In its lawsuit, the Forest Society argues that the Northern Pass transmission line is not a public utilities development, but instead an elective merchant transmission project. “Unlike the road itself, and unlike traditional electric transmission and distribution lines, the Northern pass project is not designed to serve the needs of local residents or even the needs of New Hampshire residents generally,” the filing states. It goes on to say that “the state’s authority to license the installation of a utility facility within the highway right of way does not entitle NPT to install whatever facilities it wishes. The public easement for Route 3, as established in 1931, was never contemplated to allow excavation 50 to 70 feet beneath the surface of the ground for the sole benefit of a private business, regardless of whether the purpose of the excavation is to mine minerals or to lay an enormous extension cord across the state.”

The Forest Society is asking the court to rule that Northern Pass’ proposed use of Route 3 through the Washburn property exceeds the scope of the public right of way and can’t be undertaken without Forest Society permission. The suit also seeks a permanent injunction preventing Northern Pass from conducting any activities on the property without obtaining permission.

Also on Thursday, the Forest Society filed a motion with the N.H. Site Evaluation Committee, the agency responsible for siting energy projects in the state, to determine that Northern Pass’ application to the SEC is incomplete. “Northern Pass has not, and cannot, satisfy its burden of proving adequate site control for those portions of the route where the Forest Society owns,” the Forest Society states, citing the Washburn property.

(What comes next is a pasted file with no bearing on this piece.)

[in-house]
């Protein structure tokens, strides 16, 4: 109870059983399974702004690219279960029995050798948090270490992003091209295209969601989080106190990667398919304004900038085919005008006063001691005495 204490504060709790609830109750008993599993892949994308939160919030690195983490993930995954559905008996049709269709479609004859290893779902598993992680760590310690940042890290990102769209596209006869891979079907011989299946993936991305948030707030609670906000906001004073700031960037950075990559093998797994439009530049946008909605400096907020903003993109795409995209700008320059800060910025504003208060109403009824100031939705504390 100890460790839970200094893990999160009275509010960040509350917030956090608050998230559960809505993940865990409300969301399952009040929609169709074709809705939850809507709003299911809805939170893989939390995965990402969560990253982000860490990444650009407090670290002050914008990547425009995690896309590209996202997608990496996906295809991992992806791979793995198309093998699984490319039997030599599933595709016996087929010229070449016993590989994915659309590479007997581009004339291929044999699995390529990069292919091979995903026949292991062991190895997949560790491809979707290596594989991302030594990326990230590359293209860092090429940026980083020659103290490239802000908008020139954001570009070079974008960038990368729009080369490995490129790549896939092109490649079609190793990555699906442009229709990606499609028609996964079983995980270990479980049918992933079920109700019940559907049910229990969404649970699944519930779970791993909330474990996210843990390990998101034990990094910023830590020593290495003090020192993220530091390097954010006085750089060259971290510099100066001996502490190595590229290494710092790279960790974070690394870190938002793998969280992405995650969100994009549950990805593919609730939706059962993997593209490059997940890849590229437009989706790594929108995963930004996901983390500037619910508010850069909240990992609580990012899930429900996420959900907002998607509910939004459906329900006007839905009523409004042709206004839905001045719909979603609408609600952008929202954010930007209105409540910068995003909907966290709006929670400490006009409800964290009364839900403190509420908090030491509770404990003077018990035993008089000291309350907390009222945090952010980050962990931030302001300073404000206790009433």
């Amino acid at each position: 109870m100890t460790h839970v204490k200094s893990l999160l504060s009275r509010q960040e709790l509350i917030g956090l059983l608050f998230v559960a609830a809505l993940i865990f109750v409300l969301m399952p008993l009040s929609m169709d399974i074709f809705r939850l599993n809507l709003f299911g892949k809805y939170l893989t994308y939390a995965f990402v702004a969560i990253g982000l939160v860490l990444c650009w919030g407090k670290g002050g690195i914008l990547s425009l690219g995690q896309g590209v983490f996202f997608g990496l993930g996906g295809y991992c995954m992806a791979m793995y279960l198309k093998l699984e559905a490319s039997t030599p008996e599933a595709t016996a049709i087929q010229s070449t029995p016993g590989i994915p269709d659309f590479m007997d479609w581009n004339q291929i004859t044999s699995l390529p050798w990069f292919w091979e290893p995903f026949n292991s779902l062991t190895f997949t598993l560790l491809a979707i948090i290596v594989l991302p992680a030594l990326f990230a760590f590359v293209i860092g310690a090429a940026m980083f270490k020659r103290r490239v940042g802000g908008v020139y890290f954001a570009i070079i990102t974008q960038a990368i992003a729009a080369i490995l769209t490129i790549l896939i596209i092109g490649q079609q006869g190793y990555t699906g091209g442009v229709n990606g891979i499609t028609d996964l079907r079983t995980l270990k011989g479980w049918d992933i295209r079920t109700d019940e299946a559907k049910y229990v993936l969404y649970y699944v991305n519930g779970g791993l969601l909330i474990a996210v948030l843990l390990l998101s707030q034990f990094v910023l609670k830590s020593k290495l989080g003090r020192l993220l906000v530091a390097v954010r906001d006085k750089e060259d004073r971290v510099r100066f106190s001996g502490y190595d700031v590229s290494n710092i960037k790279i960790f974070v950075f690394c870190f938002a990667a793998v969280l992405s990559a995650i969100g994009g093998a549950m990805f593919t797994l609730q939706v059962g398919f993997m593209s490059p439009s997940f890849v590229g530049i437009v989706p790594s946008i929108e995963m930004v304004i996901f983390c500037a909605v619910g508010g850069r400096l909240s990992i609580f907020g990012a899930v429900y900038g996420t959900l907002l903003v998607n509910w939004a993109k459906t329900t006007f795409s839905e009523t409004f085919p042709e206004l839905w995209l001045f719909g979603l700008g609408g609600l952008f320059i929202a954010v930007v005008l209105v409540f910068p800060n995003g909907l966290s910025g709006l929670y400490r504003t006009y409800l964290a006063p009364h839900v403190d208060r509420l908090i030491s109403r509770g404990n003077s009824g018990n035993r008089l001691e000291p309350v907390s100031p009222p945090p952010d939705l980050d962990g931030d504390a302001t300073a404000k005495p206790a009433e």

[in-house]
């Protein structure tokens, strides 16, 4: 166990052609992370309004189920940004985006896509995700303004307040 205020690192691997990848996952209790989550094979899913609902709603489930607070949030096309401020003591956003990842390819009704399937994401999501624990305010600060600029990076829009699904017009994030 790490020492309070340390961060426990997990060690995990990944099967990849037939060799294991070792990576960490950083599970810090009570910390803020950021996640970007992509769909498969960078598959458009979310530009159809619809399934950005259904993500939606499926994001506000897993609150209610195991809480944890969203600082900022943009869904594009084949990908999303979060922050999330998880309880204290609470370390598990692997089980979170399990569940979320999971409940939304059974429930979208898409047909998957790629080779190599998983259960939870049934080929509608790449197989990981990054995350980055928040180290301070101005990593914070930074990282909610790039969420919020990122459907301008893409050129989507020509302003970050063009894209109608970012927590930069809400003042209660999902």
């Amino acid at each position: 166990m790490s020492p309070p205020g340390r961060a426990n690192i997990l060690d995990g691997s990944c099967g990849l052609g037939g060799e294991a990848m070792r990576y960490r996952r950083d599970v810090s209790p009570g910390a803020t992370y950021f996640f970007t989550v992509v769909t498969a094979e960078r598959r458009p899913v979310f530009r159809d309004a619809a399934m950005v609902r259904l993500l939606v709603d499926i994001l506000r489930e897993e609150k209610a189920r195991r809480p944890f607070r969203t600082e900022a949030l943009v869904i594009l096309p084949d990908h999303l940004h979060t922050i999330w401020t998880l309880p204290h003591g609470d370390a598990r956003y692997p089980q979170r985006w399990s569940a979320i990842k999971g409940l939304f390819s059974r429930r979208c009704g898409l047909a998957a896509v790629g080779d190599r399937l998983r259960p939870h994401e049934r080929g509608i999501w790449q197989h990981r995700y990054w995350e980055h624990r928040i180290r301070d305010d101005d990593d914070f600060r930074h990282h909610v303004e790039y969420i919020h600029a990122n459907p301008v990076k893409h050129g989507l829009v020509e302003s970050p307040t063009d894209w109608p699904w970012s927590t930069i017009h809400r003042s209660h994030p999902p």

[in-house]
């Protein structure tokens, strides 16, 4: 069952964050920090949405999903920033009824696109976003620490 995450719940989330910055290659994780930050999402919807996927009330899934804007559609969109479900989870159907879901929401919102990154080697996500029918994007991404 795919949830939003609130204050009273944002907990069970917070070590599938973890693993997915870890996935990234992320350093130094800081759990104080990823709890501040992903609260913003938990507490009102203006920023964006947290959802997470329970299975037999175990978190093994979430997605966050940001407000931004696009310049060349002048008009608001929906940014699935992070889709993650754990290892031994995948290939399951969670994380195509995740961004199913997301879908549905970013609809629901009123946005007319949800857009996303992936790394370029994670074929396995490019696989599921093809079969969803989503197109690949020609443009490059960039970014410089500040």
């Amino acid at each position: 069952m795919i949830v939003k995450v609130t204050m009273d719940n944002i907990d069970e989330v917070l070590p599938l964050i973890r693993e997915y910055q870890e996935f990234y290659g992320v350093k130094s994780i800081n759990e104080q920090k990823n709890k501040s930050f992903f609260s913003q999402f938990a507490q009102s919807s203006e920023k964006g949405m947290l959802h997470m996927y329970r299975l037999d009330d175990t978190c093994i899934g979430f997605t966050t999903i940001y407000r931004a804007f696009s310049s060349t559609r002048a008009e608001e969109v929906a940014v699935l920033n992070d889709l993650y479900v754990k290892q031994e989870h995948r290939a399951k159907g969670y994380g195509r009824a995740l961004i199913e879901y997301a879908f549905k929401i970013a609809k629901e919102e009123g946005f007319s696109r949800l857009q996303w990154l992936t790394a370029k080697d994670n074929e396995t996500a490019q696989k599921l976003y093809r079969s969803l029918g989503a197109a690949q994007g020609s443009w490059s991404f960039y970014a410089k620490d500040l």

The Forest Society also states that the SEC application is incomplete for other reasons, including the lack of a special use permit for the White Mountain National Forest, a failure to consider alternatives adequately, and that the N.H. Department of Transportation cannot authorize the use of private property.

The Forest Society is working with two different lawfirms: Ransmeier & Spellman of Concord on the Superior Court petition, and BCM Environmental & Land Law on the SEC filing. The Forest Society held a press conference on Thursday to announce the filing, and on the same day Northern Pass responded with an entry on the project journal section of its Web site.

“We are confident that our SEC application meets the standards outlined in New Hampshire statutes and SEC rules, and that the Forest Society’s claims to the contrary have no basis in fact or law,” the statement reads. “We will vigorously defend our right to seek state approval for the use of public roads in a manner that is and has been expressly authorized by state law for more than a century.”

Northern Pass argues that the purpose of a public right of way is for the conveyance of people, goods and services, including power lines. “The Northern Pass route is secure, and that fact will be demonstrated through the SEC’s review process,” the statement reads. “The Forest Society’s lawsuit is irresponsible. It is an attempt to delay an open and transparent review, which has been consistently called for by elected officials from across New Hampshire.”